Above is a photograph of the remaining ruins of the Castle of Zarnata


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Zarnata is one of the 4 major castles of Mani. It is a castle of the Late-Byzantine period and was destroyed by the Ottomans who rebuilt it in the 17th century.

In the late Byzantine era there is mention of Zarnata being passed from the Despot Theodoros Palaeologos to the eventual last Emperor of Constantinople, Constantine.

The walls show a steady development from ancient times and it is thought by some to have Frankish remains but there is no reference to the fortress in Frankish sources - though it seems unlikely that any occupying power would leave such a dominating position vacant.

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According to the 17th century Turkish traveller and sometime civil servant, Evliya Celebi, the fortress was seized by Sultan Mehmet II and his commander Khotsa Mahmud Pasha at about the same time as Corinth and Mystras - in other words around 1460.

Not long later, however, the locals warriors, the Maniates, revolted and took the castle. It is obvious that the Zarnata area changed hands a number of times in the 16th century although it was not in good contition at all during that period.

The castle is known to have been occupied by the the Turks in 1671 just after one of their most concerted attempts to subdue Mani. Evliya Celebi who accompanied the Turkish troops gives details of the siege of Zarnata, which he describes as "the key castle of Mani", by the Ottomans in the spring of 1670.

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The fortress seems to have surrendered without much of a fight, probably due to the sheer number of Ottoman troops who had surrounded Zarnata.

Celebi wrote, "Then the kastro had been thrown down in particular places and all the infidels of Mani had been subdued." He continues, "Later the Maniates, who had connections with the Europeans revolted and fortified the kastro by land and sea. They took a hundred thousand Muslim prisoners put them in chains, seized thousands of ships and pulled down thousands of villages, small towns and kastra."

Even allowing for Celebi's numerical exaggerations it is obvious that the Zarnata had a very chequered history.

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Celebi reports that in the reign of Murad III (1574-1595) the Admiral Kilitz Ali Pasha had used the tribute from the Maniates to expand the size of the castle but that after time these outer walls had fallen into disrepair.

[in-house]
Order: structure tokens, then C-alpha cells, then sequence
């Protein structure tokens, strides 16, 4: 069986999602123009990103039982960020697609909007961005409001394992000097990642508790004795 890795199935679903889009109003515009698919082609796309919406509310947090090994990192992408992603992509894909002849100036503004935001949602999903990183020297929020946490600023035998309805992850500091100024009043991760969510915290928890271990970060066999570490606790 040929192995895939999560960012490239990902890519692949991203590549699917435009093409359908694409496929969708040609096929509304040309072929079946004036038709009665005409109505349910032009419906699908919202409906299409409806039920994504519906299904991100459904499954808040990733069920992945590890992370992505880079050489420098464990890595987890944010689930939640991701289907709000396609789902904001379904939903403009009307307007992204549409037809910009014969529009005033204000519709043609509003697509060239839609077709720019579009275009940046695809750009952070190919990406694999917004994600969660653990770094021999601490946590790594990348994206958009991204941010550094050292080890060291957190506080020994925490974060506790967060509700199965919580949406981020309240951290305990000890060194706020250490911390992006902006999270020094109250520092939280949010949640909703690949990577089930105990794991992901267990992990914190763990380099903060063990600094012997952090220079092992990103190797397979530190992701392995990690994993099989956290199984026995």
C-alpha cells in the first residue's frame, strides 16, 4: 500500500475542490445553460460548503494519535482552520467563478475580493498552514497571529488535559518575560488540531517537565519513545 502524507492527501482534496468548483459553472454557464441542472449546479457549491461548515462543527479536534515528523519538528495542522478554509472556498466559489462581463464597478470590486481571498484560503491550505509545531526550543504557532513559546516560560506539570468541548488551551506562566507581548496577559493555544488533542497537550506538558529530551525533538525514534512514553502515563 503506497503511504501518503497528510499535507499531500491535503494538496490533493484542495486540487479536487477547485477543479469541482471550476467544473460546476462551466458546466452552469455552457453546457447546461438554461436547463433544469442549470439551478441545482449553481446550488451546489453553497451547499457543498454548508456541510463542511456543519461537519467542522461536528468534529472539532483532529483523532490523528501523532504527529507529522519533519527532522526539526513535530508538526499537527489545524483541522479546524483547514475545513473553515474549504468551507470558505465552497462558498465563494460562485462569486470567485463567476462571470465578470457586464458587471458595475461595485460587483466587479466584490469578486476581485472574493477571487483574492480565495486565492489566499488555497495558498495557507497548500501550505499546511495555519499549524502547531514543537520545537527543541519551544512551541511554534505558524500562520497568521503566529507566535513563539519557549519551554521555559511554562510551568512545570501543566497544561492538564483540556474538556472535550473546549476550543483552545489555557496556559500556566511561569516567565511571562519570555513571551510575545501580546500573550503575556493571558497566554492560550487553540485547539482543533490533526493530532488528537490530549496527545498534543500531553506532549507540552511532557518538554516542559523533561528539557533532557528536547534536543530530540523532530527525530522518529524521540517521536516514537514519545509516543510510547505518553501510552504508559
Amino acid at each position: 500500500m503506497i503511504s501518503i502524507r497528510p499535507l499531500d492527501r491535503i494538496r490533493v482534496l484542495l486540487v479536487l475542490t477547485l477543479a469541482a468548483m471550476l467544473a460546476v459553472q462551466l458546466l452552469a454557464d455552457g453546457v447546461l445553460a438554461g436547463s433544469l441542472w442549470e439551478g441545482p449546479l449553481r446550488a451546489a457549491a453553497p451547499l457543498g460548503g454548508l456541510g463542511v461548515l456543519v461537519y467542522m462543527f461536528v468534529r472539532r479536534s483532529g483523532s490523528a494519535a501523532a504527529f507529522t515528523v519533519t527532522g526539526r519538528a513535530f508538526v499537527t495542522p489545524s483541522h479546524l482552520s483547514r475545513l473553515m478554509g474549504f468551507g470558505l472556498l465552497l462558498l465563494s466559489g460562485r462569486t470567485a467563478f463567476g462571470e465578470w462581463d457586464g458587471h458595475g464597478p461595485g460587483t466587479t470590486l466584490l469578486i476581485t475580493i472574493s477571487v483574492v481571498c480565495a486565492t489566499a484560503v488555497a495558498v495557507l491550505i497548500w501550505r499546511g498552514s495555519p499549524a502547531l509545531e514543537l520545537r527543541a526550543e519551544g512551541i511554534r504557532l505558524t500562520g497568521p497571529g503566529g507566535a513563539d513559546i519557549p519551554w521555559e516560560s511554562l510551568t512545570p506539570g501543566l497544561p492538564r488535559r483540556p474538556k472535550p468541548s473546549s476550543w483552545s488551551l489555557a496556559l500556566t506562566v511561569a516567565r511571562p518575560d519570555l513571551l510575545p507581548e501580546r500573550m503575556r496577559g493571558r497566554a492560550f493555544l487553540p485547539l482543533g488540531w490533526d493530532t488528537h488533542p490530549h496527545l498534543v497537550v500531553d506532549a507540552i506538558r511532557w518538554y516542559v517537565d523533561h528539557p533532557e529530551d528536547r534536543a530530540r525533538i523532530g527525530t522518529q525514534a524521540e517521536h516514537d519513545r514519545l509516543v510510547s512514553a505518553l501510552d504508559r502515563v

Evliya Celebi was entrusted by the Ottoman general Ali Pasha, with the task of obtaining troops and workmen from Albania to rebuild Zarnata from scratch. The defenses were not so much against the threat of the Maniates, who had been soundly crushed in the 1670 campaign as evidenced by the widespread emigrations from many locations in Mani in the following years, but against the Venetians who still harboured Peloponnesian ambitions.

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The fort was obviously well repaired and its walls were one thousand and seventy paces in perimeter, were four architectural pikhs wide and twelve high (a mason's pik is 0.75 metres - therefore the walls were approximately 9 metres high and 3 metres wide).

The castle had nine strong towers or bastions and Evliya boasted, rather rashly, that "It is an unconquerable stronghold".

Zarnata obviously had many buildings within its compass. In 1670 the Turks found five hundred houses with tile and slate roofs. They expelled many Christians and destroyed their houses replacing them with Turkish schools, hamman (baths) and administrative offices for the garrison commander. Seven churches were converted into mosques.

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Evliya describes these as "gleaming...their minarets embellished with gold and ornaments". Today there is little trace of these buildings, the cisterns which had been constructed, "so that there was no house without its cistern", or of the minarets which once graced the skyline.

In 1685, Morosini, at the head of a Venetian force invaded the Morea laying siege to Koroni on other side of the Gulf of Messenia. When this had fallen he crossed to Mani where, aided, but hardly abetted, by the Maniates (they spent most of the time squabbling with one another) he laid siege to Zarnata in early September 1685.

Although a large Turkish relief force was nearby Morosini intercepted their messengers and persuaded the Turkish garrison that they had no help at hand.

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The commander Hasan Pasha surrendered on 11 September and was allowed to withdraw with his troops and sailed away to Elaphonissos island off the easternmost point of the Peloponnese, Cape Malea.